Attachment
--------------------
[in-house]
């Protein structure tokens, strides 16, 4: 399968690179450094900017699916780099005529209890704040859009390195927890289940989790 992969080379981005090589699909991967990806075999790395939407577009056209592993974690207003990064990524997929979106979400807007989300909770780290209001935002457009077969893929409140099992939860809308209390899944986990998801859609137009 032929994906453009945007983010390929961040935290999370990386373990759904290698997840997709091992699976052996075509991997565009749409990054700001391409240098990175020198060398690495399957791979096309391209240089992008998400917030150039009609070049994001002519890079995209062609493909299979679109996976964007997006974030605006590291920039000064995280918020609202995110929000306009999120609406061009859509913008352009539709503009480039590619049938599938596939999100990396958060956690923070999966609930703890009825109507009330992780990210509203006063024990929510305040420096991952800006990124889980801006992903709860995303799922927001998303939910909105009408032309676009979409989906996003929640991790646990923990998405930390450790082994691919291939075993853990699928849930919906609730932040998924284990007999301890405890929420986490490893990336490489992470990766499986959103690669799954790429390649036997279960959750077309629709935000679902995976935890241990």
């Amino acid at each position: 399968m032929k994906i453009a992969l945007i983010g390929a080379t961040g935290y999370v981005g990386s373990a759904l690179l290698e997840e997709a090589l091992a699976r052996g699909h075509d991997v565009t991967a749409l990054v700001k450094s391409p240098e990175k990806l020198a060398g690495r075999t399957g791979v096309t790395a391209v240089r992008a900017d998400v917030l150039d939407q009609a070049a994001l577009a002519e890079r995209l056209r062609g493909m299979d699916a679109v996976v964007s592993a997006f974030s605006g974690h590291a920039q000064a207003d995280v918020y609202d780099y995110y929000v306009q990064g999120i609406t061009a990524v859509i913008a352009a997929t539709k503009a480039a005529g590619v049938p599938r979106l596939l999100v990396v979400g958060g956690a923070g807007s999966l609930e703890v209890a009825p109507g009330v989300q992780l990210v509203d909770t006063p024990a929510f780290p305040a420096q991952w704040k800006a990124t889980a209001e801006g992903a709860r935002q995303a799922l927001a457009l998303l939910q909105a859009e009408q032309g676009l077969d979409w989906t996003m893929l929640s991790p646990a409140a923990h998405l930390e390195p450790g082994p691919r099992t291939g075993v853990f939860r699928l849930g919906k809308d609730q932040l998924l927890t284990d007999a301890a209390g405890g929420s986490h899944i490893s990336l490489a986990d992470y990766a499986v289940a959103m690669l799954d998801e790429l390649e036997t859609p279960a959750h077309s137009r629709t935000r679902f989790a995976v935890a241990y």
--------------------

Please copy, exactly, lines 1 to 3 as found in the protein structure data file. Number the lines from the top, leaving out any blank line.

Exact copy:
[in-house]
């Protein structure tokens, strides 16, 4: 399968690179450094900017699916780099005529209890704040859009390195927890289940989790 992969080379981005090589699909991967990806075999790395939407577009056209592993974690207003990064990524997929979106979400807007989300909770780290209001935002457009077969893929409140099992939860809308209390899944986990998801859609137009 032929994906453009945007983010390929961040935290999370990386373990759904290698997840997709091992699976052996075509991997565009749409990054700001391409240098990175020198060398690495399957791979096309391209240089992008998400917030150039009609070049994001002519890079995209062609493909299979679109996976964007997006974030605006590291920039000064995280918020609202995110929000306009999120609406061009859509913008352009539709503009480039590619049938599938596939999100990396958060956690923070999966609930703890009825109507009330992780990210509203006063024990929510305040420096991952800006990124889980801006992903709860995303799922927001998303939910909105009408032309676009979409989906996003929640991790646990923990998405930390450790082994691919291939075993853990699928849930919906609730932040998924284990007999301890405890929420986490490893990336490489992470990766499986959103690669799954790429390649036997279960959750077309629709935000679902995976935890241990």
């Amino acid at each position: 399968m032929k994906i453009a992969l945007i983010g390929a080379t961040g935290y999370v981005g990386s373990a759904l690179l290698e997840e997709a090589l091992a699976r052996g699909h075509d991997v565009t991967a749409l990054v700001k450094s391409p240098e990175k990806l020198a060398g690495r075999t399957g791979v096309t790395a391209v240089r992008a900017d998400v917030l150039d939407q009609a070049a994001l577009a002519e890079r995209l056209r062609g493909m299979d699916a679109v996976v964007s592993a997006f974030s605006g974690h590291a920039q000064a207003d995280v918020y609202d780099y995110y929000v306009q990064g999120i609406t061009a990524v859509i913008a352009a997929t539709k503009a480039a005529g590619v049938p599938r979106l596939l999100v990396v979400g958060g956690a923070g807007s999966l609930e703890v209890a009825p109507g009330v989300q992780l990210v509203d909770t006063p024990a929510f780290p305040a420096q991952w704040k800006a990124t889980a209001e801006g992903a709860r935002q995303a799922l927001a457009l998303l939910q909105a859009e009408q032309g676009l077969d979409w989906t996003m893929l929640s991790p646990a409140a923990h998405l930390e390195p450790g082994p691919r099992t291939g075993v853990f939860r699928l849930g919906k809308d609730q932040l998924l927890t284990d007999a301890a209390g405890g929420s986490h899944i490893s990336l490489a986990d992470y990766a499986v289940a959103m690669l799954d998801e790429l390649e036997t859609p279960a959750h077309s137009r629709t935000r679902f989790a995976v935890a241990y």